Antifouling paint discourages the growth of barnacles and plant life on submersed hulls. If you have a wooden boat, it also discourages marine borers from eating your planks for lunch. Copper became the most favored biocide after 1988 when Congress banned the use of tin-based paint, which proved to be harmful to shellfish. But now there is growing concern that copper, too, is toxic to many forms of sea life.

It used to be easy to understand how copper worked. It was a poison, pure and simple, and the rule of thumb was that the more copper a paint contained, the more effective an antifoulant it was.

Now, new ecologically safe antifoulants are available, usually at much higher prices, but their modus operandi is not as obvious. There is vague talk of formulations with biopolymers and promises of photo-active technology, but the net result is a paint with a seemingly impossible mission—to discourage barnacles and slime without killing other forms of sea life.

Until 2018, however, unless new legislation changes things, there will still be four basic types of copper-based antifouling:

* Sloughing. This paint slowly dissolves over time, exposing fresh copper as it does so.

* Hard epoxy or vinyl. This is a scrubbable paint that allows the biocide to diffuse slowly through the skin.

* Ablative. This is usually a copolymer paint that acts by hydrolysis, or chemical reaction with water, and the scouring action of water flowing past the hull.

* Permanent coating. This is a coat of resin, polyester or epoxy in which millions of tiny pieces of copper metal are suspended, each one individually coated with a thin layer of resin and thus electrically insulated from its mates. New copper is exposed by scrubbing the hull every few months and it’s possible that this system could last the life of the boat. But application is a job best left to the professionals.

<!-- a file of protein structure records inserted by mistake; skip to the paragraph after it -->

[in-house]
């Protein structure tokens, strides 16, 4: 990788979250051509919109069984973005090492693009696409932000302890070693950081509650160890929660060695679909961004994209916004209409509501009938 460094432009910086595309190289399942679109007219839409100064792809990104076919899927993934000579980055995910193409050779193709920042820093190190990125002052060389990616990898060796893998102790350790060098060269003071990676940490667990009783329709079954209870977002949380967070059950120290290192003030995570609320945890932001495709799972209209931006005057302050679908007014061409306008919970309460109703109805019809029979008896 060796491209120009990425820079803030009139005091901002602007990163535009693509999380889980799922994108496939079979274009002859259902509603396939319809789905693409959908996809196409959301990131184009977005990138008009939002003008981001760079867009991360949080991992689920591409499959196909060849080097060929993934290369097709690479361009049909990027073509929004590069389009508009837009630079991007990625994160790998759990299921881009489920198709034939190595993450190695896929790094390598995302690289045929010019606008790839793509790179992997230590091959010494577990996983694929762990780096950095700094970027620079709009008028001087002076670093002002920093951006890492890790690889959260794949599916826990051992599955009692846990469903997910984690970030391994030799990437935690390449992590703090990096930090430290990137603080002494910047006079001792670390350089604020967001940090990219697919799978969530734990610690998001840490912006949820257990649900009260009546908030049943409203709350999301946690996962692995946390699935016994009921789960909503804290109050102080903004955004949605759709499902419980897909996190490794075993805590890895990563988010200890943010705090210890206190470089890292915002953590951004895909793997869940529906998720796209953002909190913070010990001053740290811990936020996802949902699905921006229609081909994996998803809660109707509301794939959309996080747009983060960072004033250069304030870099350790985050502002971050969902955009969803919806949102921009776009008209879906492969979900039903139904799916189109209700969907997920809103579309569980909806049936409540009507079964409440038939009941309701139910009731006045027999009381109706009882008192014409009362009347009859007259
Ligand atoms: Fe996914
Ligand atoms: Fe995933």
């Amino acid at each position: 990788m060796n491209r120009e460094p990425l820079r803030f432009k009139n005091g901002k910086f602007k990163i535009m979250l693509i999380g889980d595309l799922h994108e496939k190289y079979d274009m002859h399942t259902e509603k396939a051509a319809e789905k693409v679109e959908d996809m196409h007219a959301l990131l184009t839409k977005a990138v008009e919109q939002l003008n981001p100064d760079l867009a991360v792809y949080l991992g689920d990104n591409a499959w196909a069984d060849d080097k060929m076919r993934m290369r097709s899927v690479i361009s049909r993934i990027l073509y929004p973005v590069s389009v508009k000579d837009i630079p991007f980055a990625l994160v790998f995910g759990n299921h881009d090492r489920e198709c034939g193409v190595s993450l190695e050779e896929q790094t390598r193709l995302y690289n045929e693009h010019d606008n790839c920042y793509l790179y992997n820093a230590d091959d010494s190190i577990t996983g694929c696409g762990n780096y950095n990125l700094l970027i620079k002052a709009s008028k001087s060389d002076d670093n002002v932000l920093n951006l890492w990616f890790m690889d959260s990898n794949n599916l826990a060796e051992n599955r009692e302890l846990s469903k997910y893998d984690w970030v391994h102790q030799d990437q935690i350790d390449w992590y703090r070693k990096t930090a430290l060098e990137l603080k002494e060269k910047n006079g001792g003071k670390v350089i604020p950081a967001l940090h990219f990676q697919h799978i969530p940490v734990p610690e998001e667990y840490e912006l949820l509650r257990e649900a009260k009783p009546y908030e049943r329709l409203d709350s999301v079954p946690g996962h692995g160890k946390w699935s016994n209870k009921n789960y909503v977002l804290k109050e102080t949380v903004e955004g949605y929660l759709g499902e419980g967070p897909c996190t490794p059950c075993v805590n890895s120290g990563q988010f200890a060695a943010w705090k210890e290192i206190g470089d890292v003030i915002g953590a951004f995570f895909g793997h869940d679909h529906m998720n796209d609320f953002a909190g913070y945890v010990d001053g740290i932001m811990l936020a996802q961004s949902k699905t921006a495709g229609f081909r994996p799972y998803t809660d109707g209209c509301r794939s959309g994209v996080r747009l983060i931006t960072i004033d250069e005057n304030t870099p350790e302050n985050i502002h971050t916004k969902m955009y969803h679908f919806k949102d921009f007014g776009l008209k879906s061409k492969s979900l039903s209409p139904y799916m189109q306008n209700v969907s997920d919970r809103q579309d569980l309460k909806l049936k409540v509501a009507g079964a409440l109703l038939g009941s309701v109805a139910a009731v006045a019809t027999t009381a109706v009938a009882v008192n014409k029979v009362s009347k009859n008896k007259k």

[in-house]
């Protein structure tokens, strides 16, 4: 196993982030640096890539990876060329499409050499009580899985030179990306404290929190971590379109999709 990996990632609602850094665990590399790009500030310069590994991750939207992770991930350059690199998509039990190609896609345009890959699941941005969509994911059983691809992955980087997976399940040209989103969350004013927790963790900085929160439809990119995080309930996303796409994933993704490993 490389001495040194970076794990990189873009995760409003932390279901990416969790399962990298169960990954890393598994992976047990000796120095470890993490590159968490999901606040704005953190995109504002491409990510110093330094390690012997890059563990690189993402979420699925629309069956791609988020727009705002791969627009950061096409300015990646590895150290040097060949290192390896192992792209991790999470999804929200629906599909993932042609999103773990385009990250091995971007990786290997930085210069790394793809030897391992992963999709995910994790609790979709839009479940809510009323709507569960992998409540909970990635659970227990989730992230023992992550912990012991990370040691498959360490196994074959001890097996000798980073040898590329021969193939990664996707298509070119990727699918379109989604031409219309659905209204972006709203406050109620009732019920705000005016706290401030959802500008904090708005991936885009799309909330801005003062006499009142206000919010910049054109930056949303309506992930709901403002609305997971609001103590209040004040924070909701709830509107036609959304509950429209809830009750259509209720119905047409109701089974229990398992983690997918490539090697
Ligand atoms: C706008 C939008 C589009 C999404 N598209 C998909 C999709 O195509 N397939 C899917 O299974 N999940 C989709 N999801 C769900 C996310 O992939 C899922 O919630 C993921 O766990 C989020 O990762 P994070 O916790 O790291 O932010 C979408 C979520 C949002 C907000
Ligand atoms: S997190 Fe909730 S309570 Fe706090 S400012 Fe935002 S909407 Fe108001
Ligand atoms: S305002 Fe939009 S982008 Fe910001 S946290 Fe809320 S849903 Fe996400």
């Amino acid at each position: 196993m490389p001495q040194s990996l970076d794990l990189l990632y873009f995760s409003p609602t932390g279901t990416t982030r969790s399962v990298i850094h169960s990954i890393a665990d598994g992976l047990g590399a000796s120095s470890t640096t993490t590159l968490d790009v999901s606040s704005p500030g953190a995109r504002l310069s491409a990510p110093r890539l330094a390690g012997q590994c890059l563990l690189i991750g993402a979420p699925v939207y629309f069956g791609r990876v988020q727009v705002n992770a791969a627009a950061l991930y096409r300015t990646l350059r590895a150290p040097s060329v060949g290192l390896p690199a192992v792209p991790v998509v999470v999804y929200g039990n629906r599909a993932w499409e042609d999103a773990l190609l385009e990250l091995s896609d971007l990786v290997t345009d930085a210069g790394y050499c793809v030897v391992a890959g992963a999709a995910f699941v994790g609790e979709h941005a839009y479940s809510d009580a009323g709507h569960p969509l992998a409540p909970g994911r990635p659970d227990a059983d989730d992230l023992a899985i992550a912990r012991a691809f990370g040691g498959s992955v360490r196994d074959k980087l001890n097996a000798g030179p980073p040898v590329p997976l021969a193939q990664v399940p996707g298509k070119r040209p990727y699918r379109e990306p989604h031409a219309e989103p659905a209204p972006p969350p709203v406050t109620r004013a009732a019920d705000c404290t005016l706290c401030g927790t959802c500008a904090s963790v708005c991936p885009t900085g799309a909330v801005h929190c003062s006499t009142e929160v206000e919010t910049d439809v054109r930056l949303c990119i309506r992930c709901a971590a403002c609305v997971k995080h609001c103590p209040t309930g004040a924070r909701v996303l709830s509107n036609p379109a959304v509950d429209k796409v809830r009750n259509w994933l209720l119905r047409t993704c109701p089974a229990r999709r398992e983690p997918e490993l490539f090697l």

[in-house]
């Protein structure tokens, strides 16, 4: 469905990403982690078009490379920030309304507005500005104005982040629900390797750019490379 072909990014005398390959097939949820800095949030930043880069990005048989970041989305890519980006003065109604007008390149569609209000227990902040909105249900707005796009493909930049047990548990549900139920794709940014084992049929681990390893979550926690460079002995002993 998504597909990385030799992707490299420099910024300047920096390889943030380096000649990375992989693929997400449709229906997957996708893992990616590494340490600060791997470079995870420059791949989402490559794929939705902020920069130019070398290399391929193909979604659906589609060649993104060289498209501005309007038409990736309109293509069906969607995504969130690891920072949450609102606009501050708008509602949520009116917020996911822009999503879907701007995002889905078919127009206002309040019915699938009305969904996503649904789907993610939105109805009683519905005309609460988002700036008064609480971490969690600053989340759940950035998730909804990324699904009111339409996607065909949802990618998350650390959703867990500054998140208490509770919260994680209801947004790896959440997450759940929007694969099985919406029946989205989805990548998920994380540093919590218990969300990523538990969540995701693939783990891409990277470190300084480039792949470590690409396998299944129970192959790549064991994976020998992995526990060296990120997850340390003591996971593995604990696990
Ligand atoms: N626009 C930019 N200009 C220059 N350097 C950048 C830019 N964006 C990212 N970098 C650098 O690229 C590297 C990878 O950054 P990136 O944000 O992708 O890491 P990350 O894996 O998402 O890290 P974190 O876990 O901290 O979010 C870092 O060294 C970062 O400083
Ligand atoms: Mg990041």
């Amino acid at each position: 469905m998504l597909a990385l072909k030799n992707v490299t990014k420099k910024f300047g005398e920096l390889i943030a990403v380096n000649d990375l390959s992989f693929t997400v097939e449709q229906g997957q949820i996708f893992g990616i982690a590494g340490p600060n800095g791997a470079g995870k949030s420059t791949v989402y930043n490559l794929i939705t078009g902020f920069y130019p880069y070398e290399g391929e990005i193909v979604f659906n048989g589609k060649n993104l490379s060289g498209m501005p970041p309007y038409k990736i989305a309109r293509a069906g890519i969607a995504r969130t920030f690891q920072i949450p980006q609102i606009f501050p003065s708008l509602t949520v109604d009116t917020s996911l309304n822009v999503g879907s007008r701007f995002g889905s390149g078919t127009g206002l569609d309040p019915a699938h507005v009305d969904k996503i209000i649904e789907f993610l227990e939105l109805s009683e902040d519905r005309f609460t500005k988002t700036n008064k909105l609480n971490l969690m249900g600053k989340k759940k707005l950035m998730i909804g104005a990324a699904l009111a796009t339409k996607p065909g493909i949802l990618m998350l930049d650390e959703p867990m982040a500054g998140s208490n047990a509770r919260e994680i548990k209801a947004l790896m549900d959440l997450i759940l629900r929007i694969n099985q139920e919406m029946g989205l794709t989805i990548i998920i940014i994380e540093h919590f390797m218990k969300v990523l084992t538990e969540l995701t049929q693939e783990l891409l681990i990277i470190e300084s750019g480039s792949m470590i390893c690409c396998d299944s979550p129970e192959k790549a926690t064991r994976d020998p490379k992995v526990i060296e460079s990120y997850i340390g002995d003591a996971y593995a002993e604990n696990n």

Today’s Thought
A ship is ever in need of repairing.
— John Taylor, A Navy of Landships

There was an old lady of Worcester
Who was often annoyed by a rorcester.
She cut off his head
Until he was dead,
And now he don’t crow like he yorcester.

(Drop by every Monday, Wednesday, Friday for a new Mainly about Boats column.)

June 21, 2015

Cross-country by ship

I WONDER HOW THEY’RE DOING over there in Sweden this summer. It’s been so very long since I was there. I must have been in an impressionable mood during that visit because I still remember very vividly how astonishingly beautiful the Stockholm Archipelago looked in the evening sunshine.
I had not anticipated tens of thousands of islands and islets stretching out 37 miles into the sparkling Baltic Sea, hiding 50,000 holiday cottages. But the greatest astonishment was the huge number of small sailboats busily plowing back and forth everywhere. Among them, I could see, were lots of wooden Folkboats with varnished hulls, many of them manned by a girl, a boy, and a dog.